Our branch got word that a large shipment of Christmas trees was being shipped to the area from the deep south and that these trees were infested with the dreaded stinging insect. We didn’t have the internet at the time but that didn’t stop the rumor mill from churning out impossible stories and the city buzzed with wary anticipation. I guess the trees came but the ants either died or lost interest because we never got call one. That didn’t stop people from getting yard treatments, preventative sprays (which came with an annual contract of course) and insecticidal granule sales went through the roof. Somewhere in the cloud of stories that swirled about granules emerged as the number one defense against this unholy beast and I think it still is the consensus #1 treatment today for homeowners.
When dealing with fire ants granules are not the worst choice in the world but the misapplication is; so many homeowners feel the need to put a 1/2 bag or more on each mound somehow thinking that this nuclear approach will eliminate the mound queen and all. I guess it’s better than grits or some other home remedy and in reality the mound does become inactive but you’d leave too if someone dumped the equivalent of 20 truck loads of granules on your home. For the fire ant, the sudden roof job in merely an inconvenience and instead of fighting it they simply use their subterranean tunnel system to build another mound sometimes not more than 6 inches away. The homeowner who was first so satisfied with their ‘shock & awe’
Mound treatments can be very effective but no so much with granules. For the DIY person drenching the mound with liquids is far more effective but requires anywhere from 1 to 3 gallons poured on and around the spot to get deep enough to kill the mound. Seems like overkill to me and not very responsible. Pro’s drench mounds too but use long probes to soak the nest and get the same results with far less material. Baits are another very useful tool and it is the ant that does the work of bringing the lethal dose to the depths of the nest which sometimes can be 3 feet below the surface. Again, we tend to use far too much bait and feel the need to put the poisoned matrix right on top of the ants castle by the bucket full which almost always ends up with the same results as with the granule.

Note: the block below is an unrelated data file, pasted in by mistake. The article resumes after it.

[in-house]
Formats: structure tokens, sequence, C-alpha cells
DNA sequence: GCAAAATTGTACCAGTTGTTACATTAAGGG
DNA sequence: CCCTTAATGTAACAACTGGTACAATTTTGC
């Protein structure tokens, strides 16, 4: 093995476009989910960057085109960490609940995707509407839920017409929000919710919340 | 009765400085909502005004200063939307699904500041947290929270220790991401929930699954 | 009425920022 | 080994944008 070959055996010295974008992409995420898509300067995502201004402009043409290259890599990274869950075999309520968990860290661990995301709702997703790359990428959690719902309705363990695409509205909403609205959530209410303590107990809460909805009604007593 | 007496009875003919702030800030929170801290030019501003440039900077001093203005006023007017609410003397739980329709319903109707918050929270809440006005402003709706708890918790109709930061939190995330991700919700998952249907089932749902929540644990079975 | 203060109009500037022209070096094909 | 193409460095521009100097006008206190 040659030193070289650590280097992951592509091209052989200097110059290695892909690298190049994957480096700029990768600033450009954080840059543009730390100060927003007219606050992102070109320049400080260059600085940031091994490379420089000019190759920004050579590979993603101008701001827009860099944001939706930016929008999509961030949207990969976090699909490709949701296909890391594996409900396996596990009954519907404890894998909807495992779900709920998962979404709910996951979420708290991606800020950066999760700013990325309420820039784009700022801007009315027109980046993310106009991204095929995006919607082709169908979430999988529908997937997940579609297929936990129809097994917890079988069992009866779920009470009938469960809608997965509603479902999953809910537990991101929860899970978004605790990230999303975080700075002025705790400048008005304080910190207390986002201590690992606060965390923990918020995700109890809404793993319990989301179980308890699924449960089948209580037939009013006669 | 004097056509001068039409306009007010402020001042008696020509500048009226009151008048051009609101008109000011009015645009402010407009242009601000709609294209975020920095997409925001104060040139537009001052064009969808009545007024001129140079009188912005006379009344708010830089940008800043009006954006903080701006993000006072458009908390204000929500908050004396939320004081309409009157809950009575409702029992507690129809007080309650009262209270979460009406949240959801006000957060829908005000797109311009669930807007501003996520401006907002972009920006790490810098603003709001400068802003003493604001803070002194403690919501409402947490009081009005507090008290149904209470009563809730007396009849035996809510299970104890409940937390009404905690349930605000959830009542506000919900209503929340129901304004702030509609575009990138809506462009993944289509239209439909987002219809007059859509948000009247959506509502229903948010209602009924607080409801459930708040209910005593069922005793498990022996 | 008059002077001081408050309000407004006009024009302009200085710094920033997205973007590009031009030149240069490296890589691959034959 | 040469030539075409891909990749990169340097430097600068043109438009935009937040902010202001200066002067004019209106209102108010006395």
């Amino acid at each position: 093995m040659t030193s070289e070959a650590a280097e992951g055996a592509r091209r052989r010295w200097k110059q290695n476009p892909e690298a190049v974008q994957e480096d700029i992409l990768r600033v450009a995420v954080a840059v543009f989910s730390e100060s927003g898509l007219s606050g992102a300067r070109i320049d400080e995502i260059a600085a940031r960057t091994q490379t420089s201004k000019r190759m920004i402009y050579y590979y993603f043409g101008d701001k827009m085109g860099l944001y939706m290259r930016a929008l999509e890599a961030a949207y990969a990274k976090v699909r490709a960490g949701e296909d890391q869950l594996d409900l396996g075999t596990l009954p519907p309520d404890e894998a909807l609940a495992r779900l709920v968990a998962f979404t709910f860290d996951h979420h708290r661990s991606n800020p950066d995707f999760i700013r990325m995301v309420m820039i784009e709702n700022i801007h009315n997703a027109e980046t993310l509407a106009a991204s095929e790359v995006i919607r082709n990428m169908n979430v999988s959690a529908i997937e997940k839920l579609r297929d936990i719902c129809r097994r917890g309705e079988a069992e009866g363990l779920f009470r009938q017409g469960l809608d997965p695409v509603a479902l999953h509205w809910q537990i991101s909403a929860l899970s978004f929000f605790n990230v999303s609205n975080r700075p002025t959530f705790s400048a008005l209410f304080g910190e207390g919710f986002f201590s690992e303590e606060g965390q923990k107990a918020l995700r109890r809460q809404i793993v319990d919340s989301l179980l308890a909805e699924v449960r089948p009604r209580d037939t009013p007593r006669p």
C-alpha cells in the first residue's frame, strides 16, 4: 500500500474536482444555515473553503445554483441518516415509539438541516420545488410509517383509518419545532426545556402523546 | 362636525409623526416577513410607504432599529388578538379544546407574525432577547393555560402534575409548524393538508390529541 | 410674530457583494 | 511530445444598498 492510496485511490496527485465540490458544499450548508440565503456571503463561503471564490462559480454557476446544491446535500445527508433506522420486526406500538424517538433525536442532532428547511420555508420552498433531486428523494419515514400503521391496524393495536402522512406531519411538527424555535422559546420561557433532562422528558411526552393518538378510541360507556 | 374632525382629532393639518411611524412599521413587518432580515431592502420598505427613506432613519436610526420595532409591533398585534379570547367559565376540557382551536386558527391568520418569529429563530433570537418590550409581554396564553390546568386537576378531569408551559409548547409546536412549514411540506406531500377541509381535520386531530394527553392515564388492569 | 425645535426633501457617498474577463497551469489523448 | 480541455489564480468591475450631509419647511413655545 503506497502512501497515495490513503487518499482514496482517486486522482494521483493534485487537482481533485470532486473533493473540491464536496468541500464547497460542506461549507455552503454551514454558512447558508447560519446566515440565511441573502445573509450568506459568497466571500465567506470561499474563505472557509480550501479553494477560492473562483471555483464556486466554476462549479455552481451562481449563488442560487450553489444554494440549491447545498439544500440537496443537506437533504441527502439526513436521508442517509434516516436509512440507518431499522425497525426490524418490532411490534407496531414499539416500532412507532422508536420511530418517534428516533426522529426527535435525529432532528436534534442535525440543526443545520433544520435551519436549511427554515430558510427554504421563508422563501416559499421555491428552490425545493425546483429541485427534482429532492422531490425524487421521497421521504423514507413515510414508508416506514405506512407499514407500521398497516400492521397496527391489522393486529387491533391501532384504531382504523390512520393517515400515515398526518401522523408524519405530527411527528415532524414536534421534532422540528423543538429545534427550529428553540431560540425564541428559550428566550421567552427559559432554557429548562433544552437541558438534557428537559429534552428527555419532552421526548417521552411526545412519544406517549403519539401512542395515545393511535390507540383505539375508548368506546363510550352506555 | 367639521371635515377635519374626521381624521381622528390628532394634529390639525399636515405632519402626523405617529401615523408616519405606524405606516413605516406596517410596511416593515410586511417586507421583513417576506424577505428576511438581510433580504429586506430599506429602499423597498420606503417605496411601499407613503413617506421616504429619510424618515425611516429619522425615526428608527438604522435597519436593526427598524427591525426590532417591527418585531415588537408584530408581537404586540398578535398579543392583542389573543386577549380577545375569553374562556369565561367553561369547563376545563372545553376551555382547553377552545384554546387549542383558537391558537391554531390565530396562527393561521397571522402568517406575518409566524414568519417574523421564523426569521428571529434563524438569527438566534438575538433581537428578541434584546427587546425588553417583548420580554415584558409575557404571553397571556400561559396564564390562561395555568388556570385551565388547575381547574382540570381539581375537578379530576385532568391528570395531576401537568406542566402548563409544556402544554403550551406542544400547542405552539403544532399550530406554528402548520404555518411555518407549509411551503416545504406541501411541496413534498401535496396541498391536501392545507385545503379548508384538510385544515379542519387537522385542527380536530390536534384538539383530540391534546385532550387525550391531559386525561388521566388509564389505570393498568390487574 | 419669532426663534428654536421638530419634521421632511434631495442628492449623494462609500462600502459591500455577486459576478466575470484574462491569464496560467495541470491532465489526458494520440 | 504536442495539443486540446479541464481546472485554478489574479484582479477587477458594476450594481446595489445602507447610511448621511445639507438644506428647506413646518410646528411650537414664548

If you are going to use granules for fire ant control the best way is always according to the label. Although I’m not well versed in every product out there I do know that most granules suggest an even layer across the entire yard. While it seems hitting the headquarters makes more sense, by treating the entire area you will kill more ants. It’s said of ants that most you’ll ever see of any colony is 10% and I believe that’s true. Foraging for food is a dangerous job and in the ant world they send the older more expendable ants out to do this perilous task. If the 10% go out and trail through the yard they will undoubtedly come across your barrier and most will die before ever making it back. The colony is forced to send more ants out for food and most of the new group meets the same fate. This continues until the ants either vacate to a less hostile area (which they will do) or the entire colony either dies from your treatment or lack of food.This process takes awhile and most are unwilling to let it work so the immediate satisfaction of mound treatments continues. Granules have improved over the years and some now are formulated to give you a years worth of residual but even these require the magic of time. Baits too are far superior than yesteryears products but the cost for these more effective materials is something to consider. As the ants make their march from the south to new territory up north follow the granule sales and you can pretty much guess where they are. An easier way might just be to drive the neighborhood streets and look for mound cakes, thats always a sure sign.